Facebook Facebook Facebook Facebook


The Parliament of Nepal

Posted by
Published: February 4, 2015 10:42 am

The Parliament of NepalThe Parliament of Nepal was dissolved by King Gyanendra in 2002, on the grounds that it was incapable of handling the Maoist rebels. The country’s five main political parties have staged protests against the King, arguing that he must either call fresh elections or reinstate the elected legislature. In 2004, the King announced that parliamentary elections would be held within 12 months; in April 2006, in response to major pro-democratic protests, it was announced that Parliament would be reestablished.

On January 15, 2007, the old parliament was dissolved and replaced by the 330-member interim legislature of Nepal. During the time the 1990 Constitution was in effect, Nepal had a two chamber Parliament (Sansad):  The House of Representatives (Pratinidhi Sabha) had 205 members elected for five year term in single-seat constituencies and the House of the States (Rashtriya Sabha) had 60 members, 35 members elected by the Pratinidhi Sabha, 15 representatives of Regional Development Areas and 10 appointed members.

After the success of the April 2006 people’s movement, an Interim Constitution was promulgated and a constituent assembly election was held in April 2008. The 601-member assembly on 28 May 2008 abolished the 238 years old monarchy and declared the country a republic. The parliament cum constituent assembly, which was initially given two years to draft a new constitution, was dissolved on 27 May 2012 after its failure to draft a new constitution due to differences over restructuring the state. Nepal now has no parliament and is ruled by a caretaker government led by Prime Minister Baburam Bhattarai, a UCPN (Maoist) leader.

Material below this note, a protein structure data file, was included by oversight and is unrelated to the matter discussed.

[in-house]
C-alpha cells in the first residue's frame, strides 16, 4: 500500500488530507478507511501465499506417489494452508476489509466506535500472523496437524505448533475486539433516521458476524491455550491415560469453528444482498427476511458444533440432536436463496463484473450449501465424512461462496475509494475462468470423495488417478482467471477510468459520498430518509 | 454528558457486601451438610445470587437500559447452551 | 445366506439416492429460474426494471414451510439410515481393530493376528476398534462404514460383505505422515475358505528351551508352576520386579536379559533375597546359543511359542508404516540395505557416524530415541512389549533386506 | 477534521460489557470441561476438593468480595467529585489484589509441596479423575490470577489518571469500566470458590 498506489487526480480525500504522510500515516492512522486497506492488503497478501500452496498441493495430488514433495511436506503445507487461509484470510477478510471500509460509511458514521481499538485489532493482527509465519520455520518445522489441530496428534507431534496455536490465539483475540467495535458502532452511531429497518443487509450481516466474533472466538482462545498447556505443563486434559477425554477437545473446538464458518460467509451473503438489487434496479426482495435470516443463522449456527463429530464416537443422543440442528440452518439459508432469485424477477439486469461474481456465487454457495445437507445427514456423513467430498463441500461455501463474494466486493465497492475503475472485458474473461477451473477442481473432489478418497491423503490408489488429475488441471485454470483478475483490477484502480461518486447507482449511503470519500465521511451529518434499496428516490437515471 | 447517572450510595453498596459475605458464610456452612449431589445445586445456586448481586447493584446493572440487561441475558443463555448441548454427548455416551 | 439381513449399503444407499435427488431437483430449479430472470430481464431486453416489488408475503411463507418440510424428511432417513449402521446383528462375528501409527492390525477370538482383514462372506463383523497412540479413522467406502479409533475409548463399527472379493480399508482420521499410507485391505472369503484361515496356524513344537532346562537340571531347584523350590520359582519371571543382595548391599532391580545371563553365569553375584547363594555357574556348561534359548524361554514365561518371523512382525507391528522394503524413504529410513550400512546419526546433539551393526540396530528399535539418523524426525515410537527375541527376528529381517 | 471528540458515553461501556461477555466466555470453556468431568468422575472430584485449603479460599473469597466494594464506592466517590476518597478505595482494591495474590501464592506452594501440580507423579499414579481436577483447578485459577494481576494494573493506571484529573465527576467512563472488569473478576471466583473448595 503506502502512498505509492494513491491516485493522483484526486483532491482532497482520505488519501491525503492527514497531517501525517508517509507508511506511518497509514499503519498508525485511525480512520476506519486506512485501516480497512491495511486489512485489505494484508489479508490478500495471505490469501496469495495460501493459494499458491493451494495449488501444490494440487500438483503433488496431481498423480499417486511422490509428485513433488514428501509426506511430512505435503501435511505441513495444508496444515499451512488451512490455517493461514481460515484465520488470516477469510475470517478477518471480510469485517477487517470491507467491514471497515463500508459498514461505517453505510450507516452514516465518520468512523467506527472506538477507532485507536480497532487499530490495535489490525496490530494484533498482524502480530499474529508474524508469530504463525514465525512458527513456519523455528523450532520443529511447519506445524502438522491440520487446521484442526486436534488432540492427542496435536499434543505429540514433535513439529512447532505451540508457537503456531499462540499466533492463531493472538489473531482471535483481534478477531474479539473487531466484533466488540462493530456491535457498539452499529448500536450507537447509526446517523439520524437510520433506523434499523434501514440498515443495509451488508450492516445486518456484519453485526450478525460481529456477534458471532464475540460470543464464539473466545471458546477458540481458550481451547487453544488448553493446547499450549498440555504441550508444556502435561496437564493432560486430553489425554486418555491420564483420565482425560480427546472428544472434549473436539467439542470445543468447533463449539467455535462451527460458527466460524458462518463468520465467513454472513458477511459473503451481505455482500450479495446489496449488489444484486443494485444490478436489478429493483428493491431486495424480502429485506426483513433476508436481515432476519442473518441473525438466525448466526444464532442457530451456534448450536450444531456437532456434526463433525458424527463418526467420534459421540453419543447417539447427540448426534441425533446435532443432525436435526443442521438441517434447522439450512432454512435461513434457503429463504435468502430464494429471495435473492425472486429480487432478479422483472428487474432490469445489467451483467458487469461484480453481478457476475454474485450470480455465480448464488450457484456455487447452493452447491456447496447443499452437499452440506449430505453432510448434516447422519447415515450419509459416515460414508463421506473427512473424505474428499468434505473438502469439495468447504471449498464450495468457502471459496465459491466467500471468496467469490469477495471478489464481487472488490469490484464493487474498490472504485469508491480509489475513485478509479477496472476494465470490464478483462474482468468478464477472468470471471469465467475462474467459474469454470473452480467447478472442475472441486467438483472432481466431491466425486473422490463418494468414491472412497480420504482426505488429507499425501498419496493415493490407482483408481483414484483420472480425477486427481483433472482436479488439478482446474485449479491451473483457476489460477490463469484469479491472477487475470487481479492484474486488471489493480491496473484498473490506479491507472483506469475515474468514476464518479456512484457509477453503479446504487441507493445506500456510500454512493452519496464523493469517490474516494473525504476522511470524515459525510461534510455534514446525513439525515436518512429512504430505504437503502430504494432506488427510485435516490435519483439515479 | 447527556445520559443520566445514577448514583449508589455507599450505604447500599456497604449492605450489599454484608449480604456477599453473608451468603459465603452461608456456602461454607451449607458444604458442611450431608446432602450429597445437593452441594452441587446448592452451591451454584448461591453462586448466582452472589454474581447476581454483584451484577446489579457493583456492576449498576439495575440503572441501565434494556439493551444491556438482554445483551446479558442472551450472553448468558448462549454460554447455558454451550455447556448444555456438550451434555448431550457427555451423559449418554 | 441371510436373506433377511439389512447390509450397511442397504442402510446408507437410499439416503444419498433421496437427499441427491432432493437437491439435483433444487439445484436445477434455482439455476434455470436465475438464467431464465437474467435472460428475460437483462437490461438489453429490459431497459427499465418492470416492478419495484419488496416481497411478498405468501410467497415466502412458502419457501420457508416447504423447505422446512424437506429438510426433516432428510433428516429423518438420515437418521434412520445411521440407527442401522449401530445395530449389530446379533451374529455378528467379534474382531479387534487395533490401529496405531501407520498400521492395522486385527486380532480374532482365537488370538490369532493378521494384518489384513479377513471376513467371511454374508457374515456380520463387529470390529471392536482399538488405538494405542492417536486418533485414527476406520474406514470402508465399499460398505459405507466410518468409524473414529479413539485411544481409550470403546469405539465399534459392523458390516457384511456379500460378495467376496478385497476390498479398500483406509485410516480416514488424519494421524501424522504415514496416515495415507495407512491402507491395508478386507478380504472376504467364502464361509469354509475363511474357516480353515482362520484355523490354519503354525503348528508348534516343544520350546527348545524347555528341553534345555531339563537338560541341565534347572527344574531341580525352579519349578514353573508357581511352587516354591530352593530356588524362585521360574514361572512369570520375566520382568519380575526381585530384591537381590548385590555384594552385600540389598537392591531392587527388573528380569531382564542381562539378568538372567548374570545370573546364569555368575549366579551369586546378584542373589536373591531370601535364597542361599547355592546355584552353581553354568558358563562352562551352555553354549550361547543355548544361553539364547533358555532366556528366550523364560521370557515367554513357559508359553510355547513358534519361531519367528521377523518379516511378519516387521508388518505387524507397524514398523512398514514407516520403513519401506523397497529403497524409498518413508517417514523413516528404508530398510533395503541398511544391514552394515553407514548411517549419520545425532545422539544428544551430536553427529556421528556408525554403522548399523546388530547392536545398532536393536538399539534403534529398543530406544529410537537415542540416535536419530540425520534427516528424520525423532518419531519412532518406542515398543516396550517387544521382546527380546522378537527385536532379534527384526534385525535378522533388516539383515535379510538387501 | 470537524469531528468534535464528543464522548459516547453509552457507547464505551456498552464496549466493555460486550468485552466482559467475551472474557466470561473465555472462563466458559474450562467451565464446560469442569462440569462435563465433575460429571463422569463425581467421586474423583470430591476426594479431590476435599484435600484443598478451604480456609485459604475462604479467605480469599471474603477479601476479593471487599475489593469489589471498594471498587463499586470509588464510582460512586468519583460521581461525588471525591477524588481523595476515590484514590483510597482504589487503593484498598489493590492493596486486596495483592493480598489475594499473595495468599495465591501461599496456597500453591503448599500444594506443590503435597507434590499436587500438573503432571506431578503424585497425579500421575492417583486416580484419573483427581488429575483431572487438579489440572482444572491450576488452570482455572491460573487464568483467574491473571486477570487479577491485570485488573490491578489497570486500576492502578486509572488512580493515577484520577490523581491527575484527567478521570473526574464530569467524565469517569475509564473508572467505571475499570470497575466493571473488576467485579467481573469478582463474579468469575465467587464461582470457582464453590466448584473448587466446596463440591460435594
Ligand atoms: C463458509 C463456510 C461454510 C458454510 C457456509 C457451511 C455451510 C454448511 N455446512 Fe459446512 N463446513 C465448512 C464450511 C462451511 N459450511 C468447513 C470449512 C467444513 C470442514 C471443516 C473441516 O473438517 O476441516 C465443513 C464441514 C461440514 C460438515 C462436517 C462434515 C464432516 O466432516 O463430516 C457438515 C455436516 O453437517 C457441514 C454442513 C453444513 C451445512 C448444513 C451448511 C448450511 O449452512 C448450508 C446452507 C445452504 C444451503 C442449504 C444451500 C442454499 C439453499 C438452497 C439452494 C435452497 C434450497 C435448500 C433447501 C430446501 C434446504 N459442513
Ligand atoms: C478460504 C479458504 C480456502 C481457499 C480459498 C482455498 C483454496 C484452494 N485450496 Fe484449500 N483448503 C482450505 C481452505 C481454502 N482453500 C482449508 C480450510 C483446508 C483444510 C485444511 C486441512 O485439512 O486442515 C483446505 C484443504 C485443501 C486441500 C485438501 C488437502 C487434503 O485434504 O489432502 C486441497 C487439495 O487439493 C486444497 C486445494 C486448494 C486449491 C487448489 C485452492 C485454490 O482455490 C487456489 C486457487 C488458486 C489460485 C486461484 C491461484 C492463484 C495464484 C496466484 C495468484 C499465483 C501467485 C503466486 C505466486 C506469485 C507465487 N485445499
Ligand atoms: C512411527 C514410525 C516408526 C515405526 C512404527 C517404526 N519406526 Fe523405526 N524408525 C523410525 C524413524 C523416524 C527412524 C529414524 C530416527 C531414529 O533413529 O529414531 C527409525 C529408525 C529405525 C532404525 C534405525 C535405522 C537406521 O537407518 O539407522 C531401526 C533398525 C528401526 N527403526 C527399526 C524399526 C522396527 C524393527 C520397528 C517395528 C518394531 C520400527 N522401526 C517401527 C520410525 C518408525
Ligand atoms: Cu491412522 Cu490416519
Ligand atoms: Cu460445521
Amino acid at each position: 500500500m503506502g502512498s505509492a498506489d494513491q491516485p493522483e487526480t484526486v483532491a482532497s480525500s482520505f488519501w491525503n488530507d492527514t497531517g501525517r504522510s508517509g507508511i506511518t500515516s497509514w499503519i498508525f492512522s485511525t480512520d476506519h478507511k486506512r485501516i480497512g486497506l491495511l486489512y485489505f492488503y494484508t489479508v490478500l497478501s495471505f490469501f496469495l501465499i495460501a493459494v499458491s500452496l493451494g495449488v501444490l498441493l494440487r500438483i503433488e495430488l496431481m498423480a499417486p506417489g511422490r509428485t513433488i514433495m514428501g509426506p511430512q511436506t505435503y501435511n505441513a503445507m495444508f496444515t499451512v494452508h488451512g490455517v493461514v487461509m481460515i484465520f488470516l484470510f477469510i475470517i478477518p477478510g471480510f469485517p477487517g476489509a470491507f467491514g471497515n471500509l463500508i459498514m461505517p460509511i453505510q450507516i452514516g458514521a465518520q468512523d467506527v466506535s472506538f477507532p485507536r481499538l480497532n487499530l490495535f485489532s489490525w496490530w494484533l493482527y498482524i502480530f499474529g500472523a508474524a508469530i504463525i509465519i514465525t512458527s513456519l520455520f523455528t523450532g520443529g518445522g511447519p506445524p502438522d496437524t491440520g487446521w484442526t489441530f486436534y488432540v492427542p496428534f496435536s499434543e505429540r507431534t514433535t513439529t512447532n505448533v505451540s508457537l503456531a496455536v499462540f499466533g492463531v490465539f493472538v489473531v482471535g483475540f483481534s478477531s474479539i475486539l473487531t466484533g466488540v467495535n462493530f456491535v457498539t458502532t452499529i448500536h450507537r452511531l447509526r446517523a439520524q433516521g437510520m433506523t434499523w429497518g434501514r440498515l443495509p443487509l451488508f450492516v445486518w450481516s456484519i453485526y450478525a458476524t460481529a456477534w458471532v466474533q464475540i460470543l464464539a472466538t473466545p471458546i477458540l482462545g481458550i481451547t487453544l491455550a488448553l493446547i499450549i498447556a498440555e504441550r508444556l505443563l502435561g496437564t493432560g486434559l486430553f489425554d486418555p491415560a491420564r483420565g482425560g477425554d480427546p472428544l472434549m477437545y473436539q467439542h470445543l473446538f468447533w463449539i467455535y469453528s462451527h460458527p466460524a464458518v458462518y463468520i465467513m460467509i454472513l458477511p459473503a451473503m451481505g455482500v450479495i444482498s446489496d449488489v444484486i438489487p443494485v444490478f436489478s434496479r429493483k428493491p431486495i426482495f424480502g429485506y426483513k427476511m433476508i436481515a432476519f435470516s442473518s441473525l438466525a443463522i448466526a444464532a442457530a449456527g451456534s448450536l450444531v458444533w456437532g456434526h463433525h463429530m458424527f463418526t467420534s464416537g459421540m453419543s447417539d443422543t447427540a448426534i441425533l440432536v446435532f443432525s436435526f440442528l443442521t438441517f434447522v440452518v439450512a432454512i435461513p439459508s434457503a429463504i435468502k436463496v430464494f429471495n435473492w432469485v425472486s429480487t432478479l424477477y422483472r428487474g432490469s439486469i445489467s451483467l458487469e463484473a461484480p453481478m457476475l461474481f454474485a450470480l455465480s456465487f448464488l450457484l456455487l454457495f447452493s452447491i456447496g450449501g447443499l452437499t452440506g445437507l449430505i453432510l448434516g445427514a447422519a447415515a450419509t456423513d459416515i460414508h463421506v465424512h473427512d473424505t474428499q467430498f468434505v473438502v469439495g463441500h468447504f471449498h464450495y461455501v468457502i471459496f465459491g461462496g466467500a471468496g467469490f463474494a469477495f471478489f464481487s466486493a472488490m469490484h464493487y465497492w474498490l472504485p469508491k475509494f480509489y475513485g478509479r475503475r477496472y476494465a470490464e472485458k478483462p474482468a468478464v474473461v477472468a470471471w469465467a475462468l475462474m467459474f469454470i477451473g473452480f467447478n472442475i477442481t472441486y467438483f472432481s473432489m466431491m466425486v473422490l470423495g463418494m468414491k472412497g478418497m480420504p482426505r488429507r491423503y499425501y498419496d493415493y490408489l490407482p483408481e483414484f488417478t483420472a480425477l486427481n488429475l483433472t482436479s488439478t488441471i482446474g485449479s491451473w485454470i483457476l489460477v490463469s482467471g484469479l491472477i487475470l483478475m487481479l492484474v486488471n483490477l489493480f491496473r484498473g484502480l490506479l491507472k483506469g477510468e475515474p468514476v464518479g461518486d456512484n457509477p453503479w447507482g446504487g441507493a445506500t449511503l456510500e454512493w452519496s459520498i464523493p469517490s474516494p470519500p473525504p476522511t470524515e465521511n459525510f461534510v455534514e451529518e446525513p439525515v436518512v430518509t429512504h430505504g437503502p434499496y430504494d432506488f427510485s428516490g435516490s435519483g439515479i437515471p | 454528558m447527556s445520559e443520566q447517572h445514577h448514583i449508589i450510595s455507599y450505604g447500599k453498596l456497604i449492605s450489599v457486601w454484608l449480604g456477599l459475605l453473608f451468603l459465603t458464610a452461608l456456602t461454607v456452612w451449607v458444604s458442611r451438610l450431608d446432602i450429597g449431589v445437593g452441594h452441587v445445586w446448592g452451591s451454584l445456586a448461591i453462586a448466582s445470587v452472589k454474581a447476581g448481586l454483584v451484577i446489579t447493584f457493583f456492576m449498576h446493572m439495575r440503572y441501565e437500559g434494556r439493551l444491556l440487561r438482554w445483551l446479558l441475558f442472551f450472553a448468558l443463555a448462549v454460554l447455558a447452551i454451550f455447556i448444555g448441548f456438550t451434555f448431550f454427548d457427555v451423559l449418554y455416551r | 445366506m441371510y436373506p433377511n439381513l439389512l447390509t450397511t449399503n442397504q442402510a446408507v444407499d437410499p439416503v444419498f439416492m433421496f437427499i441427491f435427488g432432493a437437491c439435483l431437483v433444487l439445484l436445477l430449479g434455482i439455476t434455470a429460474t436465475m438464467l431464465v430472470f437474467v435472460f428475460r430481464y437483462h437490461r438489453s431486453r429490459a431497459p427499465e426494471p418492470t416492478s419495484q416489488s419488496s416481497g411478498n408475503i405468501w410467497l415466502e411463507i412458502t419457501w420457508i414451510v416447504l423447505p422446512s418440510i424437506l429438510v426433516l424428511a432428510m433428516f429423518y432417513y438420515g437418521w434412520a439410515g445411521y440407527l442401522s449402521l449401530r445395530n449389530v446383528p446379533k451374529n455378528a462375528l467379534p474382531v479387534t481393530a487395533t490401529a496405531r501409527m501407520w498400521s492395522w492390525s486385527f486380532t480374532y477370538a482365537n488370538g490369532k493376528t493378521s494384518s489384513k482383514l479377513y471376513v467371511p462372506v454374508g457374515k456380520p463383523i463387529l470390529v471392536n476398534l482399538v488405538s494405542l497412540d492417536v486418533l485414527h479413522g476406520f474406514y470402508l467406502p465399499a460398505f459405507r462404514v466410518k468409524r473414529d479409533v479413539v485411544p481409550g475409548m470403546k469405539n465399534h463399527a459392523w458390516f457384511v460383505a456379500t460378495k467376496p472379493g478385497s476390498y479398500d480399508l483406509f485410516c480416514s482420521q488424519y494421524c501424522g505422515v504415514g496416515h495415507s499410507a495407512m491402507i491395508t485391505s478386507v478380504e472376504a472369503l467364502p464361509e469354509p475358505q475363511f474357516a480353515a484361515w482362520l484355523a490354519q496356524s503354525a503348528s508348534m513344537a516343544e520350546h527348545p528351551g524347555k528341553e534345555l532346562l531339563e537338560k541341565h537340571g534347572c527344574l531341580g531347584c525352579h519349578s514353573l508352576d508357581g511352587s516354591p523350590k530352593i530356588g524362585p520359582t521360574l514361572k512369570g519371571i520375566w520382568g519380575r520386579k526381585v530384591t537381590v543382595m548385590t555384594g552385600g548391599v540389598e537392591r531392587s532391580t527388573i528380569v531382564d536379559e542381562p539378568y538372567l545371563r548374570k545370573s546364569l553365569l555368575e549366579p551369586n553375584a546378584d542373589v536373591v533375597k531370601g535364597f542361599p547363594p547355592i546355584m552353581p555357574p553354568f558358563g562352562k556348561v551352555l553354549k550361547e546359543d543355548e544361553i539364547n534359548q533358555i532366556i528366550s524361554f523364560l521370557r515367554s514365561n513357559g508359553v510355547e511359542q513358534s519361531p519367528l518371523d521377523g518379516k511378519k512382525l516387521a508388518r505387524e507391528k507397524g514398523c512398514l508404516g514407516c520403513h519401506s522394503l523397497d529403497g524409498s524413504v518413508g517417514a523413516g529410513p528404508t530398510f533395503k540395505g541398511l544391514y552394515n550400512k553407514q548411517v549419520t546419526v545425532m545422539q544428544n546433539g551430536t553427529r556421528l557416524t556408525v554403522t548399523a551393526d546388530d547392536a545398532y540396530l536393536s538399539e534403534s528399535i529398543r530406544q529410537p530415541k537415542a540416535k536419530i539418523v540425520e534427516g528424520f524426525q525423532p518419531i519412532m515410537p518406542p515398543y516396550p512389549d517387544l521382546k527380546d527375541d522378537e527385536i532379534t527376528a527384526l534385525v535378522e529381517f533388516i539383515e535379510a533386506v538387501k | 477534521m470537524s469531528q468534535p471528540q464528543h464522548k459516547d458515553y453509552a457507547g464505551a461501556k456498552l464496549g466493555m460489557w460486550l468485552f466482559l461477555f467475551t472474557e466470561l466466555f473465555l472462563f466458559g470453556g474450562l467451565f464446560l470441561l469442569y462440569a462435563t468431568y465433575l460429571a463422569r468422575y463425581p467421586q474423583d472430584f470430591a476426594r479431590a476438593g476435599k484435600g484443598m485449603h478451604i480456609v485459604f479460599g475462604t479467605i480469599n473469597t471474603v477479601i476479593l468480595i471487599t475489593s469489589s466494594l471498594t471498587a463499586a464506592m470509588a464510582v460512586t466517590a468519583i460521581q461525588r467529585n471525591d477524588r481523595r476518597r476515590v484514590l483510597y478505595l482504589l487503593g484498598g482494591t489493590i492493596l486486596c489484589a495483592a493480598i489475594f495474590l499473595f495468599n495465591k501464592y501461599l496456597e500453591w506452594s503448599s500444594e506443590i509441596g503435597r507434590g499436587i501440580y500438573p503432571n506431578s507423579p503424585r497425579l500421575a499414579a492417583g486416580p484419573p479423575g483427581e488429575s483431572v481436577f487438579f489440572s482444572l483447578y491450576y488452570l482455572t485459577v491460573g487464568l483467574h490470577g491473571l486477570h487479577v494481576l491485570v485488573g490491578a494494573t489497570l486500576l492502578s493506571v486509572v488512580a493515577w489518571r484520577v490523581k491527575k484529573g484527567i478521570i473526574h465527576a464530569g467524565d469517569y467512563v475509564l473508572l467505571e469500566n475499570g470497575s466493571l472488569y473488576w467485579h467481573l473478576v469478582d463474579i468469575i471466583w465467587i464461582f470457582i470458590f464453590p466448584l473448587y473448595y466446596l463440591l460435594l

Nepal’s Interim Constitution did not foresee that the constituent assembly would fail to promulgate a new constitution. Now in the absence of parliament it has become constitutionally impossible to amend the constitution to hold new parliamentary or CA election. Also, bitter wrangling among the political parties has prevented various key appointments including in constitutional bodies and prevented the Maoist government from unveiling a full fiscal budget. Women’s representation in the Parliament of Nepal has increased in the Constituent Assembly, which will have immense role to draft the future constitution of Nepal.

Posted by on February 4, 2015. Filed under Parliamentary Information. You can follow any responses to this entry through the RSS 2.0. You can leave a response or trackback to this entry